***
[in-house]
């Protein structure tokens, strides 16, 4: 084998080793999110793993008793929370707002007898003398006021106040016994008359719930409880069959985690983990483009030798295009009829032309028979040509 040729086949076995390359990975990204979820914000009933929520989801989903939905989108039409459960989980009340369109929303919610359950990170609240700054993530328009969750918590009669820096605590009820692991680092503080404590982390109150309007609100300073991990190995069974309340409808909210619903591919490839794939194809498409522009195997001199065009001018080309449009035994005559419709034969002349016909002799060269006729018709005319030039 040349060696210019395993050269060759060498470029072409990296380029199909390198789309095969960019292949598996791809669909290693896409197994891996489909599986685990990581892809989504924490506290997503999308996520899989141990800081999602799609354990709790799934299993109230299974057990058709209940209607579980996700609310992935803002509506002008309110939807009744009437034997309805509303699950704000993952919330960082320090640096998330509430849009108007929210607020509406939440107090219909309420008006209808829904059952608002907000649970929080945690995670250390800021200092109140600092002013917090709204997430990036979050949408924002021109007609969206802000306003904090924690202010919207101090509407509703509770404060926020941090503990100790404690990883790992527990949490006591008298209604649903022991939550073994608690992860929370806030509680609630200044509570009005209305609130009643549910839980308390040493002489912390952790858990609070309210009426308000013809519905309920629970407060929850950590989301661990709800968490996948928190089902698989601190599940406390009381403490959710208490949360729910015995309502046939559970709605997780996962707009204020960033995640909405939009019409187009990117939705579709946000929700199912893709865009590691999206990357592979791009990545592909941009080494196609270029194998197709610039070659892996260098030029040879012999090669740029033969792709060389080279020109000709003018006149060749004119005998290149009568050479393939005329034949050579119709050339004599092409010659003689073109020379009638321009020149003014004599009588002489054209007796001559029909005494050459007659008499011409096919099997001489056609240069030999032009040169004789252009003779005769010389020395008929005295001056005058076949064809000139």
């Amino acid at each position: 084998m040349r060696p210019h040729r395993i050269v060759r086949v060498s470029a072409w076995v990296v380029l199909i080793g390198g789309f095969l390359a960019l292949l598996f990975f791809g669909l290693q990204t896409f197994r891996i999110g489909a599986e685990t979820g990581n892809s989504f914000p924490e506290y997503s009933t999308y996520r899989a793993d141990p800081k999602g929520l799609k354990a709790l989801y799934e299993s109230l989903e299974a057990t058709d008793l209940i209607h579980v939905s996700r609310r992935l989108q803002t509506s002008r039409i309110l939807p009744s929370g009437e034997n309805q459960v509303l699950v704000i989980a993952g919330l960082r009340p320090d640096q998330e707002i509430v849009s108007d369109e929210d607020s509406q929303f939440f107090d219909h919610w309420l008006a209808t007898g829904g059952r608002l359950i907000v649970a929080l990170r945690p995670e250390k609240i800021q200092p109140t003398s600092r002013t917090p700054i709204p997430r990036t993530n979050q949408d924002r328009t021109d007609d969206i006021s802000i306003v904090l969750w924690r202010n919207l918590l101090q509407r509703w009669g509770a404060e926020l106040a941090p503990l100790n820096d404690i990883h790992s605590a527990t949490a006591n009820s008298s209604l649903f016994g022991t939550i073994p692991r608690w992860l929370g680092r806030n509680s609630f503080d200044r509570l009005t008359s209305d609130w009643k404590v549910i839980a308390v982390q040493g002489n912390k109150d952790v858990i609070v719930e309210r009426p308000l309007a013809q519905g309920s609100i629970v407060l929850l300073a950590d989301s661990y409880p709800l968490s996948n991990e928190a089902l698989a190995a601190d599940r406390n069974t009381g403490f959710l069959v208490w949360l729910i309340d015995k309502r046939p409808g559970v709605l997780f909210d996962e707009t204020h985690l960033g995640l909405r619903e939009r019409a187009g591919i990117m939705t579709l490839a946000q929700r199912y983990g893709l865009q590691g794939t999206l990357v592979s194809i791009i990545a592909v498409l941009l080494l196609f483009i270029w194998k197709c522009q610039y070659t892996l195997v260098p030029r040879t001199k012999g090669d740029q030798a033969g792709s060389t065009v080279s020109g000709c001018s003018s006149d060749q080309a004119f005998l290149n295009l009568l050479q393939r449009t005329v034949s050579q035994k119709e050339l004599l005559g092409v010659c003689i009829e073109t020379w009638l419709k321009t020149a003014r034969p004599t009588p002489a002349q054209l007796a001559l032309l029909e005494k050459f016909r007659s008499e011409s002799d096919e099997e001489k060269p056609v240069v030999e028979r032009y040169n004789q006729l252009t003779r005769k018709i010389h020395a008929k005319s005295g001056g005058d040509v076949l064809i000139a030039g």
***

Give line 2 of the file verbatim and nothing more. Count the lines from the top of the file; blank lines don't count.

């Protein structure tokens, strides 16, 4: 084998080793999110793993008793929370707002007898003398006021106040016994008359719930409880069959985690983990483009030798295009009829032309028979040509 040729086949076995390359990975990204979820914000009933929520989801989903939905989108039409459960989980009340369109929303919610359950990170609240700054993530328009969750918590009669820096605590009820692991680092503080404590982390109150309007609100300073991990190995069974309340409808909210619903591919490839794939194809498409522009195997001199065009001018080309449009035994005559419709034969002349016909002799060269006729018709005319030039 040349060696210019395993050269060759060498470029072409990296380029199909390198789309095969960019292949598996791809669909290693896409197994891996489909599986685990990581892809989504924490506290997503999308996520899989141990800081999602799609354990709790799934299993109230299974057990058709209940209607579980996700609310992935803002509506002008309110939807009744009437034997309805509303699950704000993952919330960082320090640096998330509430849009108007929210607020509406939440107090219909309420008006209808829904059952608002907000649970929080945690995670250390800021200092109140600092002013917090709204997430990036979050949408924002021109007609969206802000306003904090924690202010919207101090509407509703509770404060926020941090503990100790404690990883790992527990949490006591008298209604649903022991939550073994608690992860929370806030509680609630200044509570009005209305609130009643549910839980308390040493002489912390952790858990609070309210009426308000013809519905309920629970407060929850950590989301661990709800968490996948928190089902698989601190599940406390009381403490959710208490949360729910015995309502046939559970709605997780996962707009204020960033995640909405939009019409187009990117939705579709946000929700199912893709865009590691999206990357592979791009990545592909941009080494196609270029194998197709610039070659892996260098030029040879012999090669740029033969792709060389080279020109000709003018006149060749004119005998290149009568050479393939005329034949050579119709050339004599092409010659003689073109020379009638321009020149003014004599009588002489054209007796001559029909005494050459007659008499011409096919099997001489056609240069030999032009040169004789252009003779005769010389020395008929005295001056005058076949064809000139």